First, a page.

By Kevin Liffey
LONDON (Reuters) – George Orwell’s dystopian novel “1984,” set in a fictional future where totalitarian rulers deprive their own citizens of any freedom of action to maintain support for senseless wars, tops the e-bestseller list in Russia.
The novel is the most popular fiction download of 2022 on Russia’s online bookstore platform LitRes, and the second most popular download in any category, state news agency Tass reported on Tuesday.
The English author’s novel was published in 1949, when Nazism had just been defeated and the West’s Cold War with its former ally Josef Stalin and the Soviet Communist bloc it now led was just beginning. The book was banned in the Soviet Union until 1988.
Orwell said he used Stalin’s dictatorship as a model for the all-seeing Big Brother cult of personality, whose “thought police” forced intimidated citizens into engaging in “doublethink” to believe that “war is peace, freedom is slavery”. .
But some see contemporary echoes in the government of Russian President Vladimir Putin, which uprooted political opposition and critical media from the public sphere in his two decades in power, as well as rehabilitating the memory of Stalin.
His invasion of Ukraine in February led to new laws that made it a crime to publish any information about the war that conflicted with official statements. The Kremlin avoids the word “war” itself, referring instead to its “special military operation.”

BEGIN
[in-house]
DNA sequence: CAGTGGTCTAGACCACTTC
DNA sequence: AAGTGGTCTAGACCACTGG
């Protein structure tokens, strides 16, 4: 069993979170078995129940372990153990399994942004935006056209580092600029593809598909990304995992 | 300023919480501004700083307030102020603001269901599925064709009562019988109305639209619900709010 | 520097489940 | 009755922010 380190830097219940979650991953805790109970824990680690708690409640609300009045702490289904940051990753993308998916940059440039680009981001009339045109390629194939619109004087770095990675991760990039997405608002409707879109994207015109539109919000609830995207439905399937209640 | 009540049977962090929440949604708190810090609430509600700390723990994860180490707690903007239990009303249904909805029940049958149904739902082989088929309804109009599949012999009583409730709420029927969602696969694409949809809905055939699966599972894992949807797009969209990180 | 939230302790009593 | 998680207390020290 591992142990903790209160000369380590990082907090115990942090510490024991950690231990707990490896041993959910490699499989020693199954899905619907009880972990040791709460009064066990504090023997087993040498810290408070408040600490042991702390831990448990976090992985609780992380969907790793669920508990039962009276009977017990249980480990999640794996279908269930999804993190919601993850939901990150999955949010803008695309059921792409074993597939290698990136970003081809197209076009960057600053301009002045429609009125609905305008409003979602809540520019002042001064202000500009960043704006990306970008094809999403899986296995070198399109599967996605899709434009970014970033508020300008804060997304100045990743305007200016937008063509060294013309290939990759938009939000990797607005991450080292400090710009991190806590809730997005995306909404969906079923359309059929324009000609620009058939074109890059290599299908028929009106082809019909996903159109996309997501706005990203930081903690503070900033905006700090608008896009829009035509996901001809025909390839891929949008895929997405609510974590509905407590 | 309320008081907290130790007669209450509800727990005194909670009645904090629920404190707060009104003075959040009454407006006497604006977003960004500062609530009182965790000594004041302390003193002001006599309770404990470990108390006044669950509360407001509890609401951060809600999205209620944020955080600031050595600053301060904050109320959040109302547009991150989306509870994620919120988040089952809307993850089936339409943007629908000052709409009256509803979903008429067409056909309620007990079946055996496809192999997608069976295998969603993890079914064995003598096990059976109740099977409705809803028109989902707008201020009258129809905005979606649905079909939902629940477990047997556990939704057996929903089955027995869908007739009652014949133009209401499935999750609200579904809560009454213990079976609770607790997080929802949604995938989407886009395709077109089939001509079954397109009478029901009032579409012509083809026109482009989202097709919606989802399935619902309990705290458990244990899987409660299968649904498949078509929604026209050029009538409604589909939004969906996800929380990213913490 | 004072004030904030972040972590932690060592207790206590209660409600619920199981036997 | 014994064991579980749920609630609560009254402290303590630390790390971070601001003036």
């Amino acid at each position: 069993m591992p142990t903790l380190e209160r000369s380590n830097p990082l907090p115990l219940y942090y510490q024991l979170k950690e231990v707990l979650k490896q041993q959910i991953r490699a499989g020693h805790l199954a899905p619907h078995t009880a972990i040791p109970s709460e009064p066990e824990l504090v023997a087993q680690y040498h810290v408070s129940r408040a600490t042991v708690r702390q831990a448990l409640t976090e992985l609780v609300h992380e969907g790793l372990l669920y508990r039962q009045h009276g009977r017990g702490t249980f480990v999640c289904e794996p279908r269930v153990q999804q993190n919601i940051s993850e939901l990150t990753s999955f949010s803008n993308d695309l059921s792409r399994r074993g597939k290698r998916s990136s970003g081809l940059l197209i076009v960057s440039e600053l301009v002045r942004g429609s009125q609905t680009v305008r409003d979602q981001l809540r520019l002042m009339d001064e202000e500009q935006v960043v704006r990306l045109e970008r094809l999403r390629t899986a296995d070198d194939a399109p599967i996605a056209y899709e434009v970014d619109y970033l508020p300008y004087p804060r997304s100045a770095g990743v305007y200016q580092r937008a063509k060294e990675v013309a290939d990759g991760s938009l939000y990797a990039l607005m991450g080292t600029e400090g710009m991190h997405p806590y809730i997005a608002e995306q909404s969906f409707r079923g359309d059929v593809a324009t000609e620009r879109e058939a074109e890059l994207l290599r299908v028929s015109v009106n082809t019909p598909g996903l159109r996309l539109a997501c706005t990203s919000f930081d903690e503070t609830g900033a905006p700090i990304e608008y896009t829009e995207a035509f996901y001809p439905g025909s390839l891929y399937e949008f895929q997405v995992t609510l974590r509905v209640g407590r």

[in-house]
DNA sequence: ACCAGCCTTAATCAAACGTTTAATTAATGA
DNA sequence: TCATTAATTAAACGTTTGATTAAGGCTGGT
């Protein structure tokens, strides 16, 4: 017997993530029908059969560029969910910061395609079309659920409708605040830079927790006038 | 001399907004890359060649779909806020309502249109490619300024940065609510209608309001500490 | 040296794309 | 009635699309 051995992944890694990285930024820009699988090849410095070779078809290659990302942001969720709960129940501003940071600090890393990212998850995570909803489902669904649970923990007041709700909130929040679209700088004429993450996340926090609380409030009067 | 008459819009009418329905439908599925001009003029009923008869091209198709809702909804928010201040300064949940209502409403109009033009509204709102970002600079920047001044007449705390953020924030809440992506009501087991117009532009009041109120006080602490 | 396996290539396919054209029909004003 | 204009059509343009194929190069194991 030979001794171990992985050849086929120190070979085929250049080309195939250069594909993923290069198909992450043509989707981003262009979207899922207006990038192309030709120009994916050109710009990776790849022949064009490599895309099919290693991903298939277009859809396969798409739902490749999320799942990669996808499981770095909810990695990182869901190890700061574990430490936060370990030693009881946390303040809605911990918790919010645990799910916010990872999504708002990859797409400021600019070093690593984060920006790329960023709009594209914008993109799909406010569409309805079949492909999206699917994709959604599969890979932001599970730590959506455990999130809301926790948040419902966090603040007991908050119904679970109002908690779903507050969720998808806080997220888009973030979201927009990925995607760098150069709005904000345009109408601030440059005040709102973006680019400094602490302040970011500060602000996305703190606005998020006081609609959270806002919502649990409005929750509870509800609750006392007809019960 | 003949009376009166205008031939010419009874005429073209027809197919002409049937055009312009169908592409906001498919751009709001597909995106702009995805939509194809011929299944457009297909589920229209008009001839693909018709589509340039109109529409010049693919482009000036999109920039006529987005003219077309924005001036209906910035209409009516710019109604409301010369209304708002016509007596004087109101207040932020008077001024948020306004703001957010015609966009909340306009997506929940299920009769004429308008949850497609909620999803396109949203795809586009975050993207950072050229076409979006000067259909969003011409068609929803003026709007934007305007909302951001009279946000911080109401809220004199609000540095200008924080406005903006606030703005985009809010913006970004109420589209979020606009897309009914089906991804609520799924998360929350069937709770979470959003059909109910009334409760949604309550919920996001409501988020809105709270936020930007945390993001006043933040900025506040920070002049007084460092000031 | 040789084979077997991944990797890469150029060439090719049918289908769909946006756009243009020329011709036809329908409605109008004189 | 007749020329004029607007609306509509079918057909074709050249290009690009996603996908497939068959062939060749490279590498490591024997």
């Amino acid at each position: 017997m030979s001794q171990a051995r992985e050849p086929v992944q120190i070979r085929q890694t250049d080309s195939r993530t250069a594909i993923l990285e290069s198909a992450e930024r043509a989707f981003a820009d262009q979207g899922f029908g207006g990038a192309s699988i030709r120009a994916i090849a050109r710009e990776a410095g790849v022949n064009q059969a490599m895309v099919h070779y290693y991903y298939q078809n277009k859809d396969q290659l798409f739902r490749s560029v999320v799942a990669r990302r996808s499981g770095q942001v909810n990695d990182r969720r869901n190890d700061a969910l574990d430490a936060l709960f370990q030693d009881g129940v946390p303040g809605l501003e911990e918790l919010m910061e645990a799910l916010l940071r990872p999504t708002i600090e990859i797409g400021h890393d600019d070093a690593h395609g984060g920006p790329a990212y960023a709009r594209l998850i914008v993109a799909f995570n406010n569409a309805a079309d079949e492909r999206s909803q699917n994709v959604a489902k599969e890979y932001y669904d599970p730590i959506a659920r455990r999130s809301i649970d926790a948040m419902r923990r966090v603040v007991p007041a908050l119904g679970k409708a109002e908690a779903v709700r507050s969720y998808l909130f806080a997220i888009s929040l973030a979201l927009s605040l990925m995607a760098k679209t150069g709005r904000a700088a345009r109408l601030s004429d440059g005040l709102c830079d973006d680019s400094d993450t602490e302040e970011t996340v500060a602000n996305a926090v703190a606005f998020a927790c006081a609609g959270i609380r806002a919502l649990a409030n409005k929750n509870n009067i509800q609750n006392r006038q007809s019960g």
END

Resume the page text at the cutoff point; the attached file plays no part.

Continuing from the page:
Moscow officials continue to say that Russia has no ill will towards Ukraine, has not attacked its neighbor and is not occupying the Ukrainian territories it has seized and annexed.
Last week, Russian opposition politician Ilya Yashin was sentenced to eight and a half years in prison on charges of spreading “false information” about the army – for discussing evidence uncovered by Western journalists about Russian atrocities at Bucha, near Kiev, which Russia said was made.
And last month the Kremlin spokesman said there had been no attacks on civilian targets, despite wave after wave of shelling of Ukrainian power plants that have left millions without heat or electricity in the dead of winter.
However, the Russian translator of a brand new edition of “1984” sees the parallels with Orwell’s novel elsewhere.
“Orwell could not have dreamed in his worst nightmares that the era of ‘liberal totalitarianism’ or ‘totalitarian liberalism’ would come to the West, and that people – separate, rather isolated individuals – would behave like a raging herd,” said Darya Tselovalnikova. the AST publishing house in May.
(Reporting by Kevin Liffey; Editing by Pritha Sarkar)